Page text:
COMMUNICATIVE COMPETENCE IN AFRICAN HIGHER EDUCATION CLASSROOMS: A KENYAN UNIVERSITY CASE STUDY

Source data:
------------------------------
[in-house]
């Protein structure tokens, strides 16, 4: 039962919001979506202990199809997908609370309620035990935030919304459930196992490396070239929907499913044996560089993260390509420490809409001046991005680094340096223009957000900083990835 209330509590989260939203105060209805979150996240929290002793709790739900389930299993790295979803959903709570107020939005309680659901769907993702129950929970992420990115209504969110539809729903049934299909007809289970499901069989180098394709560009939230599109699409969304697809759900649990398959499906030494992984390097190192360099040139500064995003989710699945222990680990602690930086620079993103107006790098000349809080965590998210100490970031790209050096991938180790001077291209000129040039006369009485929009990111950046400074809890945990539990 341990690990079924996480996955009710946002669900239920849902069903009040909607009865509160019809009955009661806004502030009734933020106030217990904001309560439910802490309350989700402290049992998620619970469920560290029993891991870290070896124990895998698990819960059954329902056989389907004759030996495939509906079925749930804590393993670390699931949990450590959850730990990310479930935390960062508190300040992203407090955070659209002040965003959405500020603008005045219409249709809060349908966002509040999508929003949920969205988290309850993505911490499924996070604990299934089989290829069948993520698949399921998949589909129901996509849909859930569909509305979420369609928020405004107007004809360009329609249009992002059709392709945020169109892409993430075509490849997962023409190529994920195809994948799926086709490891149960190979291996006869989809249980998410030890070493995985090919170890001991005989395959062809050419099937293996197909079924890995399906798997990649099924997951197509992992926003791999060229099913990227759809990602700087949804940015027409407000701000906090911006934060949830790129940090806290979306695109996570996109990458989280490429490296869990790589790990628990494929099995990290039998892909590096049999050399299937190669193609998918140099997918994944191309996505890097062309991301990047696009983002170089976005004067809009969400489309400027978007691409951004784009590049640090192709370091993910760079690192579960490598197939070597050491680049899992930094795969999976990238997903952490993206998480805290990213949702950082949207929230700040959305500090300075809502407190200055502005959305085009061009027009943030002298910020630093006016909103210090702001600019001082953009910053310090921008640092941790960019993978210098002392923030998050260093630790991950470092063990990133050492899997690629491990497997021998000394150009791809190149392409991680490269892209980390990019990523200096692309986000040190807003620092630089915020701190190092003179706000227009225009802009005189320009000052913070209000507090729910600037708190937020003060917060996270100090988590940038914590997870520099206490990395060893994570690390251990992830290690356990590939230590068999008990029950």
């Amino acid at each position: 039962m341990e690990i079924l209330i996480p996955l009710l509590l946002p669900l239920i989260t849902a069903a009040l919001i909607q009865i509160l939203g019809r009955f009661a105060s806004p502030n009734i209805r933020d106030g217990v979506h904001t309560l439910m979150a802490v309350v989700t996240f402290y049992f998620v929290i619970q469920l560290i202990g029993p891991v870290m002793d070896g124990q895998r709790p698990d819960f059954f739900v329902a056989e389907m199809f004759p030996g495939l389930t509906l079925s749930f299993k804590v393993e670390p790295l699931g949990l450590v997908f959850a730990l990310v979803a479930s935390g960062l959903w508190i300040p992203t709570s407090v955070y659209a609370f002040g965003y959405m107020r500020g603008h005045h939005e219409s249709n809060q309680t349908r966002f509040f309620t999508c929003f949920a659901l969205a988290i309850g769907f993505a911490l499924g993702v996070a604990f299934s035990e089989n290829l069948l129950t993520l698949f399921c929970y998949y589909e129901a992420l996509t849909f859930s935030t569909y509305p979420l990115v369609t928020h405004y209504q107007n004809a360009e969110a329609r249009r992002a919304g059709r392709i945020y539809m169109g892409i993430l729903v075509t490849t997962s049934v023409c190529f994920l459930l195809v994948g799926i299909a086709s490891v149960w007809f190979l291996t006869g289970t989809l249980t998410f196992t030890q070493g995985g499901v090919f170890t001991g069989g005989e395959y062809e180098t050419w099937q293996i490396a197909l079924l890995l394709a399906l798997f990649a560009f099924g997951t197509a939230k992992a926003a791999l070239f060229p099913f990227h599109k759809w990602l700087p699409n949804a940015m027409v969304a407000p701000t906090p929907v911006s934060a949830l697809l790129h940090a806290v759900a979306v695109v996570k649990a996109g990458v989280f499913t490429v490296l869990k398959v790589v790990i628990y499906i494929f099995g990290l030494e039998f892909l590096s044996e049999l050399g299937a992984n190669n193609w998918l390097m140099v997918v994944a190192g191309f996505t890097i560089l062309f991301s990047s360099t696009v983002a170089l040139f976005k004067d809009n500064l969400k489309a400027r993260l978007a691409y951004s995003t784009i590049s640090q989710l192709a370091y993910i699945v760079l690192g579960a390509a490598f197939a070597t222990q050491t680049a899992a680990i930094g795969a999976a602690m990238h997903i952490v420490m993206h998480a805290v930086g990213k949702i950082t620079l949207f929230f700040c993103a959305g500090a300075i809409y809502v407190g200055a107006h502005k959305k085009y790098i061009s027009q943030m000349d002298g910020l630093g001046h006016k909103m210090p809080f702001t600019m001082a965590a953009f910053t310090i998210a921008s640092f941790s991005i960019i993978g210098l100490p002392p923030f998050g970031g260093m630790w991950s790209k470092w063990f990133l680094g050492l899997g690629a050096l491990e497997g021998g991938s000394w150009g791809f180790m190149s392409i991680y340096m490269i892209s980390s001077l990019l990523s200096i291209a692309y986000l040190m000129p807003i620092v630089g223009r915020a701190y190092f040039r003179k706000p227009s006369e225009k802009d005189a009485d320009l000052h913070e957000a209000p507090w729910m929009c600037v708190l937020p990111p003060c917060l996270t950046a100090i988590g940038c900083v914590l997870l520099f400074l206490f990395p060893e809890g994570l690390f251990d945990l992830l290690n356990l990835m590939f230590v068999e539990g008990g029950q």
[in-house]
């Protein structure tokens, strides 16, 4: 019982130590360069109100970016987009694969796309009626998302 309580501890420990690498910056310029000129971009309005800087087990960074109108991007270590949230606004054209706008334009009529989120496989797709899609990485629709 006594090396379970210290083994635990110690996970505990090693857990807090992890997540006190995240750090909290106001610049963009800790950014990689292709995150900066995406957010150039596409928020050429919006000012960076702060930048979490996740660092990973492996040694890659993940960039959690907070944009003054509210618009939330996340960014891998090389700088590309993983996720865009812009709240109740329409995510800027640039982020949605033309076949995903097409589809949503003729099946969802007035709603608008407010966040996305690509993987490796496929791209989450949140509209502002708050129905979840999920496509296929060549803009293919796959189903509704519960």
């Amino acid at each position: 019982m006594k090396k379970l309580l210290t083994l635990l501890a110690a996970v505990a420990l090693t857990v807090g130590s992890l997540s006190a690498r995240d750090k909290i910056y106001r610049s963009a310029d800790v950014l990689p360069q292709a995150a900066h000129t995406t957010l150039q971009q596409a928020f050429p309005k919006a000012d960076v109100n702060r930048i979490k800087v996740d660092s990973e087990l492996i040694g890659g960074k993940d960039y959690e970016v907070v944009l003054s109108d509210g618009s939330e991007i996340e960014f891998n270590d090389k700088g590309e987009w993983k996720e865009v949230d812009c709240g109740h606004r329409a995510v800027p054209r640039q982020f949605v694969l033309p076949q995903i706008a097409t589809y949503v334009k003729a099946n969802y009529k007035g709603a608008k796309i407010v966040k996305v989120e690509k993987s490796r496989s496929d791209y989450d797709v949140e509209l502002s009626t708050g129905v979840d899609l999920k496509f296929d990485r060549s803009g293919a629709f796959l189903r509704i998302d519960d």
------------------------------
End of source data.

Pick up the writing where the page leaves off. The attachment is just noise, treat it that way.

This study examines aspects of academic communication at college level, including extra-linguistic components of communication such as classroom etiquette, content knowledge, non-verbal cues, question-response patterns, and discourse structures of essay type responses along with language use in a multi-lingual setting. It is based on a mixed-methods research design which employs both qualitative and quantitative aspects of the communication practices in higher education classrooms. Specifically, the study involves content analysis of teaching documents (syllabi and textbooks), learners’ responses to test items; classroom observation; questionnaires and follow-up interviews for students and academic staff. Preliminary findings indicate a need to acknowledge existence of communication problems that need to be addressed to enhance communication for academic purposes as well communication for occupational purposes. The problems identified were those related with oral communication, writing skills and electronic communication. The findings of the study will inform curriculum development with a view to enhancing teaching and learning and improving students’ academic growth. In addition, the outcomes of the study are expected to contribute to the improvement of graduates’ communicative competence in the workplace.
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